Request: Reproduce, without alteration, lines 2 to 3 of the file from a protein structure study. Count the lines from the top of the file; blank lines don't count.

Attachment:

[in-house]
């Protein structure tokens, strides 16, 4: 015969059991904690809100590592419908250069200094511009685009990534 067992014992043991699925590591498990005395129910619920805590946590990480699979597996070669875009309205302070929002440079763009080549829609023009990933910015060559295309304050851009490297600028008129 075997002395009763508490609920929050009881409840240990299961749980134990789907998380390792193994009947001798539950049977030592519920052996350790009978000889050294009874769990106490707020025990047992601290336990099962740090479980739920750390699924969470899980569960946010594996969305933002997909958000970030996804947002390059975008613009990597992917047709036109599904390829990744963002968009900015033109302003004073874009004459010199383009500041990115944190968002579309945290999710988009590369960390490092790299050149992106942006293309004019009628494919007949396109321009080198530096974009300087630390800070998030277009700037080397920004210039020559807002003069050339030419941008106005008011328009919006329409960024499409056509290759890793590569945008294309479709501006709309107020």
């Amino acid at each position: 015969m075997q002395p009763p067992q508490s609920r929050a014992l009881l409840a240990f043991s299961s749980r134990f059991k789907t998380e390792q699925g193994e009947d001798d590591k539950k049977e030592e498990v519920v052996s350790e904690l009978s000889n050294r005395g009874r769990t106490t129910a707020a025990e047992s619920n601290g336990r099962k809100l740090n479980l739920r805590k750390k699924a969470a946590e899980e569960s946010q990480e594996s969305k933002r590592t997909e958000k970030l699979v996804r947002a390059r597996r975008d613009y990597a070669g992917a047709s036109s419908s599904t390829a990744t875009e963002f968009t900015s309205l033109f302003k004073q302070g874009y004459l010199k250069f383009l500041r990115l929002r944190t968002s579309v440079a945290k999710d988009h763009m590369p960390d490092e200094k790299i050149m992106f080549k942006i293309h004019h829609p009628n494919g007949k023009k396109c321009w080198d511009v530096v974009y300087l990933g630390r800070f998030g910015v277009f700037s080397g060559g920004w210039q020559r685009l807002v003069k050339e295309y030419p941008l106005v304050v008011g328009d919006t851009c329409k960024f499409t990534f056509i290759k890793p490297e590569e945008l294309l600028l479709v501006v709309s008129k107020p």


């Protein structure tokens, strides 16, 4: 015969059991904690809100590592419908250069200094511009685009990534 067992014992043991699925590591498990005395129910619920805590946590990480699979597996070669875009309205302070929002440079763009080549829609023009990933910015060559295309304050851009490297600028008129 075997002395009763508490609920929050009881409840240990299961749980134990789907998380390792193994009947001798539950049977030592519920052996350790009978000889050294009874769990106490707020025990047992601290336990099962740090479980739920750390699924969470899980569960946010594996969305933002997909958000970030996804947002390059975008613009990597992917047709036109599904390829990744963002968009900015033109302003004073874009004459010199383009500041990115944190968002579309945290999710988009590369960390490092790299050149992106942006293309004019009628494919007949396109321009080198530096974009300087630390800070998030277009700037080397920004210039020559807002003069050339030419941008106005008011328009919006329409960024499409056509290759890793590569945008294309479709501006709309107020």
């Amino acid at each position: 015969m075997q002395p009763p067992q508490s609920r929050a014992l009881l409840a240990f043991s299961s749980r134990f059991k789907t998380e390792q699925g193994e009947d001798d590591k539950k049977e030592e498990v519920v052996s350790e904690l009978s000889n050294r005395g009874r769990t106490t129910a707020a025990e047992s619920n601290g336990r099962k809100l740090n479980l739920r805590k750390k699924a969470a946590e899980e569960s946010q990480e594996s969305k933002r590592t997909e958000k970030l699979v996804r947002a390059r597996r975008d613009y990597a070669g992917a047709s036109s419908s599904t390829a990744t875009e963002f968009t900015s309205l033109f302003k004073q302070g874009y004459l010199k250069f383009l500041r990115l929002r944190t968002s579309v440079a945290k999710d988009h763009m590369p960390d490092e200094k790299i050149m992106f080549k942006i293309h004019h829609p009628n494919g007949k023009k396109c321009w080198d511009v530096v974009y300087l990933g630390r800070f998030g910015v277009f700037s080397g060559g920004w210039q020559r685009l807002v003069k050339e295309y030419p941008l106005v304050v008011g328009d919006t851009c329409k960024f499409t990534f056509i290759k890793p490297e590569e945008l294309l600028l479709v501006v709309s008129k107020p």